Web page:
Christopher Reeve – Hope In Motion (2006/Hart Sharp DVD)
C Sound: C+ Extras: C+ Film: B
years ago, I was shocked by a TV special that showed how persons paralyzed
could have some improved motion in their various limbs if they had computer
chip implants, but the U.S. Government did not want to fund any such
program. Fast forward a decade or two
later and now there is a biological alternative, but certain disturbing
political games are being played to stop progress so certain persons can rule
by fear, hate and misery. That is the
very thing that may have killed actor Christopher Reeve, featured in a new
documentary by his son Matthew Christopher
Reeve – Hope In Motion (2006).
involving, bittersweet, amazing, sometimes painful and always powerful 102
minutes show Reeve dealing with his injury, the issues involved with it, the
terrible things he has to suffer made worse by help being so close yet so
far. He died after this was made and it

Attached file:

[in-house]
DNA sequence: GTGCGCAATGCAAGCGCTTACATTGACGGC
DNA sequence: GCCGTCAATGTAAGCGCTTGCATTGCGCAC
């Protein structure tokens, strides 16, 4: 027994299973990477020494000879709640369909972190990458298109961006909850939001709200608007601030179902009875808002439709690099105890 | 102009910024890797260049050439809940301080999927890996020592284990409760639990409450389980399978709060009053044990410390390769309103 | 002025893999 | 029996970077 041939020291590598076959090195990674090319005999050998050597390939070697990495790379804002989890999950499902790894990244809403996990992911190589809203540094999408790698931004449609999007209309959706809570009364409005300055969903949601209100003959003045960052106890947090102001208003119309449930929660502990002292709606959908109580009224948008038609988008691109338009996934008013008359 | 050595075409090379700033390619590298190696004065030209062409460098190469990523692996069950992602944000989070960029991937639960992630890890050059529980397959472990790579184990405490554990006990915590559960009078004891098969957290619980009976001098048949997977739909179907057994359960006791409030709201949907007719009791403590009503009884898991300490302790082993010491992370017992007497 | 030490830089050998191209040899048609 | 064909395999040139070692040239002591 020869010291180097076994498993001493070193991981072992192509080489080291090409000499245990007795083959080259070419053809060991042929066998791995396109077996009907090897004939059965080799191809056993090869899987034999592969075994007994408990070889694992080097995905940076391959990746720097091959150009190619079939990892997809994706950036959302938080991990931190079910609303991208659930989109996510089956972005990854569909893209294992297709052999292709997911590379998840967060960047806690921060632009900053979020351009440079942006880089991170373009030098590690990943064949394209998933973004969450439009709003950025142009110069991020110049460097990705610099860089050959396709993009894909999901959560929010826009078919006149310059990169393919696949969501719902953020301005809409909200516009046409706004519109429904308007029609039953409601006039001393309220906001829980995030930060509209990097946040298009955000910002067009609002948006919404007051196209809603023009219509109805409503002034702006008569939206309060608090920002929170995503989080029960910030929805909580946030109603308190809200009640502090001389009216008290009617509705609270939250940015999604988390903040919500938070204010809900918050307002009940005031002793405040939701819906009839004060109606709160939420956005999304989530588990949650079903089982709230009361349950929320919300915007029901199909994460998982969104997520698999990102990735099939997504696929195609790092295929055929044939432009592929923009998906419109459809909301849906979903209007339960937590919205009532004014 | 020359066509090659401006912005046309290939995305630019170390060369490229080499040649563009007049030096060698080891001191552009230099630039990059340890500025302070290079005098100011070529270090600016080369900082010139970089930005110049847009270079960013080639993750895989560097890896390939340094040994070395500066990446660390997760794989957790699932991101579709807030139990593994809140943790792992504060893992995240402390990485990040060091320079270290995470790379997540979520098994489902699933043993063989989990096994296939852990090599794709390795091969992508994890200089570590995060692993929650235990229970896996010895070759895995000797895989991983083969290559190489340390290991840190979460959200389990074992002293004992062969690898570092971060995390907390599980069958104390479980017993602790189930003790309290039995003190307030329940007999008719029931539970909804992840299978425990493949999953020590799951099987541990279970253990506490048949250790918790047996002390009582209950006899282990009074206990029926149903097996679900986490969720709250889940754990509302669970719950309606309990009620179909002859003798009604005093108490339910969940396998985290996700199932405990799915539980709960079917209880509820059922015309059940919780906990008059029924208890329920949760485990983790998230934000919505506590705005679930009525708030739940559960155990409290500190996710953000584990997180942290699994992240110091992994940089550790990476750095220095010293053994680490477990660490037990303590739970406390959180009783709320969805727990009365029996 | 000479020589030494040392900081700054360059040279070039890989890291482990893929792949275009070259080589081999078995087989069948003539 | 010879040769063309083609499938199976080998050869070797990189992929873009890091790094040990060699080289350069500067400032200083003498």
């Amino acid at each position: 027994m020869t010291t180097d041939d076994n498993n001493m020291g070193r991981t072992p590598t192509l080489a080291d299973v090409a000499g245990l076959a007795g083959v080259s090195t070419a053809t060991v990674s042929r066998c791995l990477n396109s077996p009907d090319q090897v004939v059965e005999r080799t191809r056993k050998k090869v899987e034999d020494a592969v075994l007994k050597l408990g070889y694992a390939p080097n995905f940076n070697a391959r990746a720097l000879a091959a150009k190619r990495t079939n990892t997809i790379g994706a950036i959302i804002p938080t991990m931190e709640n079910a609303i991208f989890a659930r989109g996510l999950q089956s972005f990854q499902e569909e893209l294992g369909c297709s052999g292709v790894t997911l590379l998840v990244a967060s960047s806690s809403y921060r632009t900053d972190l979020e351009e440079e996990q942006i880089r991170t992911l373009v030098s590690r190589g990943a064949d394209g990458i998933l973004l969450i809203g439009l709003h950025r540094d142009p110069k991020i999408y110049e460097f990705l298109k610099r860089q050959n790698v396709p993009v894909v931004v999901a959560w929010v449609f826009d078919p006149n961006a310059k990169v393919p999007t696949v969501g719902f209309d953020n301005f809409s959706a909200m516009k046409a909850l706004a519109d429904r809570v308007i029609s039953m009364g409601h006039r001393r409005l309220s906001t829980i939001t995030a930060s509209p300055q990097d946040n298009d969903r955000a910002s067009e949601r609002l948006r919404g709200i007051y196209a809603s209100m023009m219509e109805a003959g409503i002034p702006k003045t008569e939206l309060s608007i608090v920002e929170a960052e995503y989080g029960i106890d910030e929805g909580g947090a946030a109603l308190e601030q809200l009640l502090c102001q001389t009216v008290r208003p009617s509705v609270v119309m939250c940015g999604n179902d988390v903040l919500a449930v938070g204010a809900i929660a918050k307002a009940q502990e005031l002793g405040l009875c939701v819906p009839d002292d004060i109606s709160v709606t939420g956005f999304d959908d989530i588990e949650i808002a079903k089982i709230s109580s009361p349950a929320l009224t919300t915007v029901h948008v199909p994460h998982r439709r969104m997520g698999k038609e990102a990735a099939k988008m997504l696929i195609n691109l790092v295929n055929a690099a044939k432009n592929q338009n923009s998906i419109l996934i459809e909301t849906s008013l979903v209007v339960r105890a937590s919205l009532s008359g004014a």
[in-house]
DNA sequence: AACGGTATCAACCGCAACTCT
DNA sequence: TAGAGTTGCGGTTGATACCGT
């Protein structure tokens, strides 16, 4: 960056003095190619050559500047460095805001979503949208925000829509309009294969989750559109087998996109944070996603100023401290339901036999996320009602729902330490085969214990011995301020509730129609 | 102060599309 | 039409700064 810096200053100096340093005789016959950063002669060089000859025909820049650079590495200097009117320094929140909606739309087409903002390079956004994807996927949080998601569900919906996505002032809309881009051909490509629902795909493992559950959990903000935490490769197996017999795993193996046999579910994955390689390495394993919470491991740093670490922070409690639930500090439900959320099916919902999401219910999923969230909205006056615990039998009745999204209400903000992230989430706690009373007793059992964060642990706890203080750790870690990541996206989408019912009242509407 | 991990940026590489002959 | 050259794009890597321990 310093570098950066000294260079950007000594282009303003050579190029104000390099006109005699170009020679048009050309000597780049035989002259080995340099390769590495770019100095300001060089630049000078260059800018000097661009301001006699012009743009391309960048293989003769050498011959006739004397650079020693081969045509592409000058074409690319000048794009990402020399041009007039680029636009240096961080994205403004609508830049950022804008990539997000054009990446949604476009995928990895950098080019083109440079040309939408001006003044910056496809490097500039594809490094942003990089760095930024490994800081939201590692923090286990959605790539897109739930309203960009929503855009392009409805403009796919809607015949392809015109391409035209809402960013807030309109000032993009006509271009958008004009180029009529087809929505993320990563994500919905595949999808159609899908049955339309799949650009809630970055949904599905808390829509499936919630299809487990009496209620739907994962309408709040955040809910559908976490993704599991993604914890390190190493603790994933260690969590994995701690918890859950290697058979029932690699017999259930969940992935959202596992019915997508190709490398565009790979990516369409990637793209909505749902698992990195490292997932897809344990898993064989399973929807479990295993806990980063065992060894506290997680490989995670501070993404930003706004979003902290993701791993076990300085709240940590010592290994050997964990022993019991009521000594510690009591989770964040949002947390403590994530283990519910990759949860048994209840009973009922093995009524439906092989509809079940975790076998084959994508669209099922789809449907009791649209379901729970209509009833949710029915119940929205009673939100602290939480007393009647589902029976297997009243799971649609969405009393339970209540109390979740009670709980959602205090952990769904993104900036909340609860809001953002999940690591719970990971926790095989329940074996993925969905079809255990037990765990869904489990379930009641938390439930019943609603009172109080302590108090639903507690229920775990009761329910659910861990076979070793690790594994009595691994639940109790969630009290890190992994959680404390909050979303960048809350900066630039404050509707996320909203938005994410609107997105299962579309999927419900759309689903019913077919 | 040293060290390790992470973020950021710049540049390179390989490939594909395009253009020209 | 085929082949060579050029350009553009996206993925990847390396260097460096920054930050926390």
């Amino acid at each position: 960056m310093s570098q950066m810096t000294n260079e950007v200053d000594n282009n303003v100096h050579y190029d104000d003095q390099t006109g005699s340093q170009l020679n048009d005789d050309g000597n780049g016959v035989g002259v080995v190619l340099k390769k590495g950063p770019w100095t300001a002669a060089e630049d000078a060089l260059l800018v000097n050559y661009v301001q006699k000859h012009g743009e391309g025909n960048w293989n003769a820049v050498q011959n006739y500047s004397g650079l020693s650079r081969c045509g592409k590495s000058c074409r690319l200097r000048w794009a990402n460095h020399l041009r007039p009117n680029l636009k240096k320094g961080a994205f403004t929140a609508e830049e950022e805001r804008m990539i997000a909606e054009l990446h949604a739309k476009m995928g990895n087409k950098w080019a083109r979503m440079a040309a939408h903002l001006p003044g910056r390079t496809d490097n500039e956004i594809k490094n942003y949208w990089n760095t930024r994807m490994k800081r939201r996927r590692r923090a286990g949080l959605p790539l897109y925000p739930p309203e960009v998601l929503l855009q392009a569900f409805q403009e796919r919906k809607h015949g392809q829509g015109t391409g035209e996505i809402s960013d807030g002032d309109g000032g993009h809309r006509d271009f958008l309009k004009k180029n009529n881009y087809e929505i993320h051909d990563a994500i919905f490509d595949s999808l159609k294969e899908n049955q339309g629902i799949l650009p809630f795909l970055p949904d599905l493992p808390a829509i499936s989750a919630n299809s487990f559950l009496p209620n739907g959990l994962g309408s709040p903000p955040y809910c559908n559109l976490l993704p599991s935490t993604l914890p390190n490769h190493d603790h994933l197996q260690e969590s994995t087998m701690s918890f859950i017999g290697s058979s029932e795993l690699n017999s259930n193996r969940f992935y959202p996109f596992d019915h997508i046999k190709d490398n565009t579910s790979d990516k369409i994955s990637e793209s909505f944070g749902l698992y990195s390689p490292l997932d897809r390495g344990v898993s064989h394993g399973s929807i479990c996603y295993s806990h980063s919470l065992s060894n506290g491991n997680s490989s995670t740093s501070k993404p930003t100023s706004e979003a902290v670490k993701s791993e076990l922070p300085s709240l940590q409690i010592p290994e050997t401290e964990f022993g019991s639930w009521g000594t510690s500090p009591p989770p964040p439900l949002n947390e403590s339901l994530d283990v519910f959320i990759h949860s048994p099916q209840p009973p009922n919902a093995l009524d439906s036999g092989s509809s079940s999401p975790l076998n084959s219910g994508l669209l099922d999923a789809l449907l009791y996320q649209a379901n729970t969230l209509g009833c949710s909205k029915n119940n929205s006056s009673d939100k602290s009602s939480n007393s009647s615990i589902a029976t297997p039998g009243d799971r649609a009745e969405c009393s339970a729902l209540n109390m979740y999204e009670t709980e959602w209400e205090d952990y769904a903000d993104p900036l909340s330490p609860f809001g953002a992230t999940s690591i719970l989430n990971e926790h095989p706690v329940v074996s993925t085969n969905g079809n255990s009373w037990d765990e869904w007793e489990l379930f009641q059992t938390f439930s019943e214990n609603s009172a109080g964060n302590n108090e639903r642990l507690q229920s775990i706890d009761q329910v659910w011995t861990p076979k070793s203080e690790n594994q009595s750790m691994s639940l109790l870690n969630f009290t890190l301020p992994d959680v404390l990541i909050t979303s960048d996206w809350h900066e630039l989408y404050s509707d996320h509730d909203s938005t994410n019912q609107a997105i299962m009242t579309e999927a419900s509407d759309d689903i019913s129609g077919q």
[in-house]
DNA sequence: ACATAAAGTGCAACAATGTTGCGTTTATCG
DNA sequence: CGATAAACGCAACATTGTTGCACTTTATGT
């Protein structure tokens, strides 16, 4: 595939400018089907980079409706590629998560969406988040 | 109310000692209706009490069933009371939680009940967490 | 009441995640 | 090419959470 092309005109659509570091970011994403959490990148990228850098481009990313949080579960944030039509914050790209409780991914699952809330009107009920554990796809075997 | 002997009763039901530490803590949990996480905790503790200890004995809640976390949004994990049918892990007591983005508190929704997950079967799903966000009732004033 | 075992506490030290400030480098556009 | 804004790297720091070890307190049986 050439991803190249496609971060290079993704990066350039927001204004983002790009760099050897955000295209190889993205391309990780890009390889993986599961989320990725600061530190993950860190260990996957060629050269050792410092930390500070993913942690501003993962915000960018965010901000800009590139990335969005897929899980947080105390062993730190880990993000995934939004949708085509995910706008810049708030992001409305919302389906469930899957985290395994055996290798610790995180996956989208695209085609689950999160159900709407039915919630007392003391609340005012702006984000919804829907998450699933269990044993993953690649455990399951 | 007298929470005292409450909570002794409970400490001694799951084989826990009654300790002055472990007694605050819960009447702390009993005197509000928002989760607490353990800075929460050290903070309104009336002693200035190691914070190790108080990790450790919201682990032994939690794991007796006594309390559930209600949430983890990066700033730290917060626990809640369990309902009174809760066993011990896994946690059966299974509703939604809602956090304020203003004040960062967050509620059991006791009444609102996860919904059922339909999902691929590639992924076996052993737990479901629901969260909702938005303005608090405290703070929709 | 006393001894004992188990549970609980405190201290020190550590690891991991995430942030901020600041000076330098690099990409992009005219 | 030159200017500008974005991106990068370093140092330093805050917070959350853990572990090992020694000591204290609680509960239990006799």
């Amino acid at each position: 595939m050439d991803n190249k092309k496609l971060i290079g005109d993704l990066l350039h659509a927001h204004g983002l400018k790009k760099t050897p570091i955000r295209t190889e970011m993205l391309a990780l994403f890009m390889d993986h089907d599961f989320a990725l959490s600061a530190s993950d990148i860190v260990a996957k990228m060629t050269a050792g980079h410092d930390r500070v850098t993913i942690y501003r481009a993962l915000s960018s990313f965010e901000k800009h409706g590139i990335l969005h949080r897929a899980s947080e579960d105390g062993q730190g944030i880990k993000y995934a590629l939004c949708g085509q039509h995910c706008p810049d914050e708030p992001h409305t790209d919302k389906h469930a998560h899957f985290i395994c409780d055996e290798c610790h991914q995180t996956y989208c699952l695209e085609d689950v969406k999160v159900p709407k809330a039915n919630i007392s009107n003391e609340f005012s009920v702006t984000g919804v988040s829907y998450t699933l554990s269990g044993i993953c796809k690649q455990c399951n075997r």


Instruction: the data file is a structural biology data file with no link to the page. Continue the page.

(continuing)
stands as a testament to his resilience, all the way to testifying in Congress
and doing what he can not to be a victim.
opposition interests spoke of how stem cell research was just “experimental” or
“immoral” and we heard the especially classic “unproven” which is obvious since
research was being purposely sabotaged and stopped for the sake of Rollback
politics that try to substitute progressive science for dogma and
ignorance. There is also the abuse
argument, which has some validity, but is not specific enough to argue against
this new progress. The propaganda
against helping people like Reeve even reached a silly peak of outrageous
idiocy when the machine against it talked about “why do we even need research?”
which should have been a red alert to most people if they cared or were paying
bravely lived the rest of his life with dignity, courage and with surprise
progress before the worst caught up with him.
When the U.S. decides to get back to being the U.S. in the science
field, we will see just how much he unnecessarily suffered.
letterboxed 2.35 X 1 image has some weak detail and color issues, but this was
taped on semi-professional equipment at best and has the kind of flaws that and
documentary making naturally offer. The
Dolby Digital 2.0 sound is simple stereo at best, but is just fine under the
circumstances. Extras include four
separate interview pieces split in half between Chris & Brooke Ellison, Jim
McLaren & Jesse Billauer and more on the Christopher & Dana Reeve
Paralysis Resource Center.
- Nicholas Sheffo